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Advancing excellence in occupational therapy

Promouvoir lexcellence en ergothrapie

CAOT Position Statement: Occupations and health

The Canadian Association of Occupational Therapists (CAOT) strongly supports initiatives that enable all persons of Canada to have the opportunities and resources to engage in occupations for their health and well-being. Occupations are groups of activities and tasks of everyday life, named, organized, and given value and meaning by individuals and a culture. Occupations include everything that people do to occupy themselves, including looking after themselves (self-care), enjoying life (leisure), and contributing to the social and economic fabric of their communities. Occupations are the core domain of concern and the therapeutic medium of occupational therapy (CAOT, 2002). Health is more than the absence of disease. The link between everyday life and health has been recognized for centuries. The link has been highlighted internationally (World Health Organization, 1978; 2003) and Canada has been a world leader in emphasizing the importance of healthy lifestyles through health promotion initiatives (Epp, 1986; 1988). appraisal, utilization and evaluation of evidence to support occupational enablement. 5. Advocate for occupational therapy as an essential service by providing a public website that demonstrates the health benefit of occupational engagement and the value of occupational therapy services for occupational engagement. 6. Advocate for funding of occupation-based and client-centred occupational therapy services. 7. Promote accessibility to occupational therapy services by providing the online OT Finder database to assist the public in finding occupational therapists in their geographic area. 8. Contribute to health promotion policy through advocacy and research activities that identify obstacles to occupation and means to improve health. 9. Promote occupational therapy education curriculum centered on occupation and evidence-based practice.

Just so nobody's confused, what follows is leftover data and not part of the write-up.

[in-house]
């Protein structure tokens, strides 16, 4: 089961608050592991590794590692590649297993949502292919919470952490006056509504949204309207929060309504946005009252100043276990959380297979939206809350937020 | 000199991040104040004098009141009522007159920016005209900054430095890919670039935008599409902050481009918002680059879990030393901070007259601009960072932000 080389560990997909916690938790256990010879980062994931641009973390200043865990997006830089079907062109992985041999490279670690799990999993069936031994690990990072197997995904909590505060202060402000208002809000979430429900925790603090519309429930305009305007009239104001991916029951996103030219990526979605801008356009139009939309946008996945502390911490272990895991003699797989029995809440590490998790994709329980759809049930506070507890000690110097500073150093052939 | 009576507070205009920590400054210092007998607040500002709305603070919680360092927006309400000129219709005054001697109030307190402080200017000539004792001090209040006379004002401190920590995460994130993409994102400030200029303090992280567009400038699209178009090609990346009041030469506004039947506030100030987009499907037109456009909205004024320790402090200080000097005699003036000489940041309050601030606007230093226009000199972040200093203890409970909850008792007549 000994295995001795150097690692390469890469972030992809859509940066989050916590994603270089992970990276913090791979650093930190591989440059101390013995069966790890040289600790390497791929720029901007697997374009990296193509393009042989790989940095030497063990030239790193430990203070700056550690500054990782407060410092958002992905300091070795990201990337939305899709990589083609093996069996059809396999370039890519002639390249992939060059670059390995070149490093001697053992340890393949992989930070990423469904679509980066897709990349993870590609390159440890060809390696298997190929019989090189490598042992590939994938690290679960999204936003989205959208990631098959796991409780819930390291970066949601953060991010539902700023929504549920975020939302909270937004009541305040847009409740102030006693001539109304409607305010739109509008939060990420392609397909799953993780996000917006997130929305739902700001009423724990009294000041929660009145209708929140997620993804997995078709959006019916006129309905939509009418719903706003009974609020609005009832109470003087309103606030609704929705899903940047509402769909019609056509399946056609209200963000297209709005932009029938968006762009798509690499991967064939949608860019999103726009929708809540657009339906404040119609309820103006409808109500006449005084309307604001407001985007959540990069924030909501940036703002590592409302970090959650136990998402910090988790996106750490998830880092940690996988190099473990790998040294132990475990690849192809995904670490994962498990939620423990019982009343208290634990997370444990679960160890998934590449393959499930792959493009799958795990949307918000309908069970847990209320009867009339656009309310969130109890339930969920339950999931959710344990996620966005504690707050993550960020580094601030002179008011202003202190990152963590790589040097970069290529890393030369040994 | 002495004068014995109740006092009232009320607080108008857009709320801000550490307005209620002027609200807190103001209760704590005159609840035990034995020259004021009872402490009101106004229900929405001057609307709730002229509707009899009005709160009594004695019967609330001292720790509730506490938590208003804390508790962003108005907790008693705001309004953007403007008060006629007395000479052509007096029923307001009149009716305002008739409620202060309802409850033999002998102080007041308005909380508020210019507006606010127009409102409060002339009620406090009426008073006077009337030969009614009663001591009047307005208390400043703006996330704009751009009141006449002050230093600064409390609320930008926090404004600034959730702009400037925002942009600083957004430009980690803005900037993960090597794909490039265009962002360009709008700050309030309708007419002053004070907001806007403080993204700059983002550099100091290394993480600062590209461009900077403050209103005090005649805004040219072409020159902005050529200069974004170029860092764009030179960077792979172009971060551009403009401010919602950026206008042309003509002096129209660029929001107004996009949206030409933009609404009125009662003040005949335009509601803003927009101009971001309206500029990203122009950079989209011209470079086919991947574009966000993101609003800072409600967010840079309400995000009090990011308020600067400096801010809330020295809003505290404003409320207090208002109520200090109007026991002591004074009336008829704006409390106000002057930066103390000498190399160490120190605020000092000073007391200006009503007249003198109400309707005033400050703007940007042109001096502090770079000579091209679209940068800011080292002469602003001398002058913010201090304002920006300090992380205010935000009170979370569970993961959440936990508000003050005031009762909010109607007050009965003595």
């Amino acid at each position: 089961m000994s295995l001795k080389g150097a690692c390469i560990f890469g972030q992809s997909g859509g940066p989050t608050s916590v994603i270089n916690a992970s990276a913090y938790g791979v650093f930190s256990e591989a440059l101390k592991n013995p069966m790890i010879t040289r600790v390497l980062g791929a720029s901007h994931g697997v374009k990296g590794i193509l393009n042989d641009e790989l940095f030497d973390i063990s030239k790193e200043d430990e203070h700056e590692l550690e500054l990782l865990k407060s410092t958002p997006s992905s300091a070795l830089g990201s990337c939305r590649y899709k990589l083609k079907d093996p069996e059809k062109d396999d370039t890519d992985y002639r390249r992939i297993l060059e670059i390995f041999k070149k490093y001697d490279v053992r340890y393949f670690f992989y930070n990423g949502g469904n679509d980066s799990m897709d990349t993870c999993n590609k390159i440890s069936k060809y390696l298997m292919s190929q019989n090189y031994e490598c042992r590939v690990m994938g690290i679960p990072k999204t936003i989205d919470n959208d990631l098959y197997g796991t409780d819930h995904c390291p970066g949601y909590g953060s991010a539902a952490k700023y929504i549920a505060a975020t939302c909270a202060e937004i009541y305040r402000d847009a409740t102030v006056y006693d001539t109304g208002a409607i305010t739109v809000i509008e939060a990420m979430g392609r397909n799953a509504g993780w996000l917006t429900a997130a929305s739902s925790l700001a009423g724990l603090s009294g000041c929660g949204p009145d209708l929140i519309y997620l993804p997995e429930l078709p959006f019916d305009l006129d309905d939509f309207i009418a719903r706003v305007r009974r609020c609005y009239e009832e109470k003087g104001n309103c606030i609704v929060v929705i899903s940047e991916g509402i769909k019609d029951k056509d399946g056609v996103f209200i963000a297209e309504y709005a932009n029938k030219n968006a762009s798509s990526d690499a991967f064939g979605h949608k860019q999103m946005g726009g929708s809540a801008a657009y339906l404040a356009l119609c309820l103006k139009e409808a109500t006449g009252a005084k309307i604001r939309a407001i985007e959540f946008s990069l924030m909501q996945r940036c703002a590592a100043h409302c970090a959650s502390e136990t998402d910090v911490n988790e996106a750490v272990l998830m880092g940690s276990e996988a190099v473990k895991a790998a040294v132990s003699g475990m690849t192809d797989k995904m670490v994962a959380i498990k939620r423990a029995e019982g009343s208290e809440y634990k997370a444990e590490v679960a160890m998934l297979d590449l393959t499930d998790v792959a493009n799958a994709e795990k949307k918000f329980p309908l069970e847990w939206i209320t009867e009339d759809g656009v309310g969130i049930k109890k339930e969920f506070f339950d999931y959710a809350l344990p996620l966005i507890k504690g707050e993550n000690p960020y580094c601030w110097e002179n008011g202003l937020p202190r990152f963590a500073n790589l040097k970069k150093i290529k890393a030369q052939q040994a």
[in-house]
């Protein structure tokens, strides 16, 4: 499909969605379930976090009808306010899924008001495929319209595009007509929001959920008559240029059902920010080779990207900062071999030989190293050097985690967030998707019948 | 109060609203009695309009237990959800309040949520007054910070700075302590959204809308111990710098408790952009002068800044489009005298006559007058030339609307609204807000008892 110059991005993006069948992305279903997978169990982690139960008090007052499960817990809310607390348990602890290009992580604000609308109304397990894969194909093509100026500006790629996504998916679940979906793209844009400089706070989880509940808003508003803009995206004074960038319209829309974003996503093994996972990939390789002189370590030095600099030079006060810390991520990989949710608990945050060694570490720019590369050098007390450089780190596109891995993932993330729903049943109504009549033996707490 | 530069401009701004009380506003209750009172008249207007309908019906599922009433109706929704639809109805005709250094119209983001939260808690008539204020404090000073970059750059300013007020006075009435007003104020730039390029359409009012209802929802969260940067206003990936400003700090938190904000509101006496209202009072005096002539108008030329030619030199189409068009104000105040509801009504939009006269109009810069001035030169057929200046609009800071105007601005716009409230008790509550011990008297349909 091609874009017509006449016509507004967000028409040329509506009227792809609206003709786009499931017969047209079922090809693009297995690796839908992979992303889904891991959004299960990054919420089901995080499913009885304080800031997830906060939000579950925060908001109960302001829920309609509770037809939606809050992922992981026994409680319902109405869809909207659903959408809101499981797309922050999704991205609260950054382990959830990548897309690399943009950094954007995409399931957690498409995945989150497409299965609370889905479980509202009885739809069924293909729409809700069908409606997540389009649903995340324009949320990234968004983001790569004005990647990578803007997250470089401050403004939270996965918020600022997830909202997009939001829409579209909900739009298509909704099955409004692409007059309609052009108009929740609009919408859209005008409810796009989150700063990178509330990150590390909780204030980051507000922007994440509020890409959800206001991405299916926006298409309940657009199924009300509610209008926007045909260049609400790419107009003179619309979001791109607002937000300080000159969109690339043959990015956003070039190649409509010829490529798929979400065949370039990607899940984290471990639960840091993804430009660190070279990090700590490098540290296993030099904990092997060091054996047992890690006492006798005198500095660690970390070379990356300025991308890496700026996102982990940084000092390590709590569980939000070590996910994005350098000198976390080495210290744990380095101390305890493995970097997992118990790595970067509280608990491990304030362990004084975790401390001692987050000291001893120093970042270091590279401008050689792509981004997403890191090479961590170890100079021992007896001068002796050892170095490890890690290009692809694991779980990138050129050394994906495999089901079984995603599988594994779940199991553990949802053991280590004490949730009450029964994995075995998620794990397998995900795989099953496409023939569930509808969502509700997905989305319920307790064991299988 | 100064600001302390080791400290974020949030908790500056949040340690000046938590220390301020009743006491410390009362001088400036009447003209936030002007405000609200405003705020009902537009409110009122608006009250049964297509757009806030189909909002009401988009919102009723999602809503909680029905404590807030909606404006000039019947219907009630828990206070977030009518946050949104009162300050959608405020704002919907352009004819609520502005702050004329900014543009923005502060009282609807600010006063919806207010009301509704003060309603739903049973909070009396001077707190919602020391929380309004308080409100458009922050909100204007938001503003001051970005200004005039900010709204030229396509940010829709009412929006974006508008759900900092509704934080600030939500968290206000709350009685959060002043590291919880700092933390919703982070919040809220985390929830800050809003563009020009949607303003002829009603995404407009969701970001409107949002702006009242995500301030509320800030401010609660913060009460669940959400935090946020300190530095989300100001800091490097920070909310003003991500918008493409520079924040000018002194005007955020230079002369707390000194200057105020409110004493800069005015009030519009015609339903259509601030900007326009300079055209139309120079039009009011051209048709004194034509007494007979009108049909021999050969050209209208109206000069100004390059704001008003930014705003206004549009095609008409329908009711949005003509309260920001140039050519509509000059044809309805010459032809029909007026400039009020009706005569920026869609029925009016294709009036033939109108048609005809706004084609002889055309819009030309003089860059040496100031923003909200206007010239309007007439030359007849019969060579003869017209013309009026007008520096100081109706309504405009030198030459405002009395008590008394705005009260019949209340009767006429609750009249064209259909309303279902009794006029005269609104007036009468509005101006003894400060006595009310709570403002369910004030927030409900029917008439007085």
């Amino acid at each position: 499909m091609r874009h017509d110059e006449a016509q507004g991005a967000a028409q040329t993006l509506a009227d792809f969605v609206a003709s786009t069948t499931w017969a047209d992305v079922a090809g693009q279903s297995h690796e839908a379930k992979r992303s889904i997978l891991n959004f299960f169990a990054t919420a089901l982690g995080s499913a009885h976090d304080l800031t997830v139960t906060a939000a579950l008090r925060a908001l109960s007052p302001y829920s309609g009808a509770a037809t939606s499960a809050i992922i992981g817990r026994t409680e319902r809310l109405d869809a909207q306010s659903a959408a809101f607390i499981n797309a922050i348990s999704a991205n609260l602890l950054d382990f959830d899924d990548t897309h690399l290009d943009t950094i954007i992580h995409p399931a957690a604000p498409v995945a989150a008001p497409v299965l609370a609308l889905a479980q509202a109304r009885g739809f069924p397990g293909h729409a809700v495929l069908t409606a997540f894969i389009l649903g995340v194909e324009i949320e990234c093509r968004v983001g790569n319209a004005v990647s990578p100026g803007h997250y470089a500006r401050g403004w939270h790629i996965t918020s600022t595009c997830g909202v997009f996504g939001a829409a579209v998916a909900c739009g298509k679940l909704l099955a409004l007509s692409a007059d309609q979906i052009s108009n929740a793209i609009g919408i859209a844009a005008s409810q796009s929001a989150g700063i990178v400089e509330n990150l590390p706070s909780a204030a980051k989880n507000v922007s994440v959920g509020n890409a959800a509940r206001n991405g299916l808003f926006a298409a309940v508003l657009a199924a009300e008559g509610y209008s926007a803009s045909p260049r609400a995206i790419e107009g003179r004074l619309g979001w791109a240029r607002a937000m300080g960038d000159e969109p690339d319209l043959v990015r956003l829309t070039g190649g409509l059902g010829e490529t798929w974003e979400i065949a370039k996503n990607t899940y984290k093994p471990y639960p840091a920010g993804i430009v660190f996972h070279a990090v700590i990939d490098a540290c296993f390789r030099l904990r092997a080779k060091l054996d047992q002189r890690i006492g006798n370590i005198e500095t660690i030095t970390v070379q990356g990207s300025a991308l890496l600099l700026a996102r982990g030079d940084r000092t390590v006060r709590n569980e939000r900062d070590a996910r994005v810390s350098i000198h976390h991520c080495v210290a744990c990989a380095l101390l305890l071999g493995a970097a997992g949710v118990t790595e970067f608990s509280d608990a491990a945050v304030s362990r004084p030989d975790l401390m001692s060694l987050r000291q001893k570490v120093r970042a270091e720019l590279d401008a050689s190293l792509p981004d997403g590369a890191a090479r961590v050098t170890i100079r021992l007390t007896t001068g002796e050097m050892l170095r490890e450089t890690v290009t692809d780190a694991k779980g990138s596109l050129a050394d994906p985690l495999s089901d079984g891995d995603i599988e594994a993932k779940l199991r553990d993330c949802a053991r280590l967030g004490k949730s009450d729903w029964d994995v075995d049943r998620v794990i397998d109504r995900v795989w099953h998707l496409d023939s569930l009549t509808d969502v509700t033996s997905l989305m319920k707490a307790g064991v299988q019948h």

CAOT Initiatives

To ensure Canadians have the resources and opportunities to engage in their relevant occupations of life, CAOT initiatives and activities include: 1. Develop workforce capacity in occupational therapy by ensuring the currency of the Profile of Occupational Therapy Practice in Canada that reflects the continuum of skills and knowledge required by occupational therapists for occupation-based and client-centred practice in Canada. 2. Develop and disseminate guidelines for occupational therapy practice in Canada that are occupation-based and client-centred. Advance leadership in occupational therapy by providing learning opportunities to enhance uptake of the guidelines (e.g. workshops, web-based seminars). 3. Promote and publish research evidence to facilitate knowledge of the concept of occupation and to understand the relationship between occupation and health. 4. Foster evidence-based occupational therapy by providing resources to enhance retrieval, critical

Recommendations for occupational therapists:

1. Enable occupations with clients when there is presence of an occupational challenge and evidence of possible solution(s). Clients may be individuals, families, groups, communities, organizations, or populations, regardless of ability, age or other characteristics, who choose and engage in occupations which give meaning and purpose to their lives. 2. Establish a supportive practice environment that is client-centred, occupation-based and is grounded in the enablement foundation principles of change, justice, power sharing, visions of possibilities, client participation, respect for client choice, risk and responsibility. 3. Build alliances and catalyze media to raise client, public and government awareness of the health benefits of occupational engagement. 4. Use research evidence to identify best practices in occupational therapy that focus on occupations, enabling approaches in client-centred practice,